- In a statement released on Saturday, the NBA says it wants to start the season in late July at Disney’s ESPN complex in Orlando.
- The league said the location will serve as “single site for an NBA campus for games, practices, and housing.”
The NBA Playoffs logo and Official Spalding Balls before a game.Andrew D. Bernstein | National Basketball Association | Getty Images
The National Basketball Association is engaged in “exploratory conversations” with its media partner Walt Disney about resuming its season suspend by Covid-19, the league said on Saturday.
In a statement released on the league’s Twitter account, the NBA says it wants to start the season in late July at Disney’s ESPN complex in Orlando as a “single site for an NBA campus for games, practices, and housing,” the statement said.
Milwaukee Bucks co-owner Marc Lasry told CNBC the NBA has a board of governors call next Friday where discussions about restarting will continue. The billionaire co-founder of Avenue Capital also suggested the league should be playing by July.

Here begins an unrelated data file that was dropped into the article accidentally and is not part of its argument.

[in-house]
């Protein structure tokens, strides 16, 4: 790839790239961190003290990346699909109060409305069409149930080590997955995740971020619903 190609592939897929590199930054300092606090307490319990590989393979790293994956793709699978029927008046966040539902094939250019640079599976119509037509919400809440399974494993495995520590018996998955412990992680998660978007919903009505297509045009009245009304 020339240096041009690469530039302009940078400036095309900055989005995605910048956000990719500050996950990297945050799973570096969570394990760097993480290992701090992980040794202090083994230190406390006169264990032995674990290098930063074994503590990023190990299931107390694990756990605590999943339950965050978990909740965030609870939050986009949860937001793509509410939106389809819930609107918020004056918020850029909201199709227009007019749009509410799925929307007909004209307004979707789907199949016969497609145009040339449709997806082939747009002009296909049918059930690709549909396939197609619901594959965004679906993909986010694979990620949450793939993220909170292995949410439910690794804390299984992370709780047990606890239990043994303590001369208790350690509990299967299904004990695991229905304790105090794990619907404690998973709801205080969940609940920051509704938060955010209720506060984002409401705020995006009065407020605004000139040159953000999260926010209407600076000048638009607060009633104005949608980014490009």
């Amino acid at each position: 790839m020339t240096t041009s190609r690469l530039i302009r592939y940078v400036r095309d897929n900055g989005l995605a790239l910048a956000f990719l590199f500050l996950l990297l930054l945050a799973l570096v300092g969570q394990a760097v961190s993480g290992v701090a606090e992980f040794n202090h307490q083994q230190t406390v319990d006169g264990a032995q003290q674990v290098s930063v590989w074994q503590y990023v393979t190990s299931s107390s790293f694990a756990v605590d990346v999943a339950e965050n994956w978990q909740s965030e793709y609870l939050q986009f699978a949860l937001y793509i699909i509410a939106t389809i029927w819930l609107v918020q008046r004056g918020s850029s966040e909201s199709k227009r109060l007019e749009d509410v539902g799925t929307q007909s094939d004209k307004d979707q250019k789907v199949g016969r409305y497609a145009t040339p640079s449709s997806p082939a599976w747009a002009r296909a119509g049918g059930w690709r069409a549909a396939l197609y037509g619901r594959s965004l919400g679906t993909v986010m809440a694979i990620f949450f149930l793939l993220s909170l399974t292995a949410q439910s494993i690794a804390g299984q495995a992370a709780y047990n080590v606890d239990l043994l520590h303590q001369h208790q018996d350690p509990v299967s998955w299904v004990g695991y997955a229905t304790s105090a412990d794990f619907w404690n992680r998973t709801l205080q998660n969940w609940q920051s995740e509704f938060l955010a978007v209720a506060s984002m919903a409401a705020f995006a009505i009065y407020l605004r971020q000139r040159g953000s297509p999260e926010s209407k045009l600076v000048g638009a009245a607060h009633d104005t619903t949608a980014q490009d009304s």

“I think we’ll have something, hopefully within the next 6 to 8 weeks, we should be playing,” said Lasry, who appeared on CNBC’s “Halftime Report” on Friday.
Collaborating with Disney is beneficial for both parties, as ESPN would capitalize on potential content opportunities. Disney, along with Turner Sports, pays the NBA roughly $2.6 billion per year for national media rights.
Before resuming, the NBA would need a large quantity of Covid-19 testing kits for daily use. The league said it would work with health officials on a “comprehensive set of guidelines to ensure that appropriate medical protocols and protections are in place.”
Asked when he would feel comfortable returning, Houston Rockets star James Harden told CNBC when the pandemic has “calmed down all the way to a minimum.”
“I want it to be safe,” said Harden. “I want it to be entertaining for the fans and players to get out there and compete. As soon as we can get this ramped up, I’m ready to go. I feel like the majority of the players feel the same way.”
The NBA became the first major U.S. sports league to suspend games on March 11 due to Covid-19. On May 8, the league officially allowed teams to re-open practice sites in areas where stay-at-home orders are relaxed.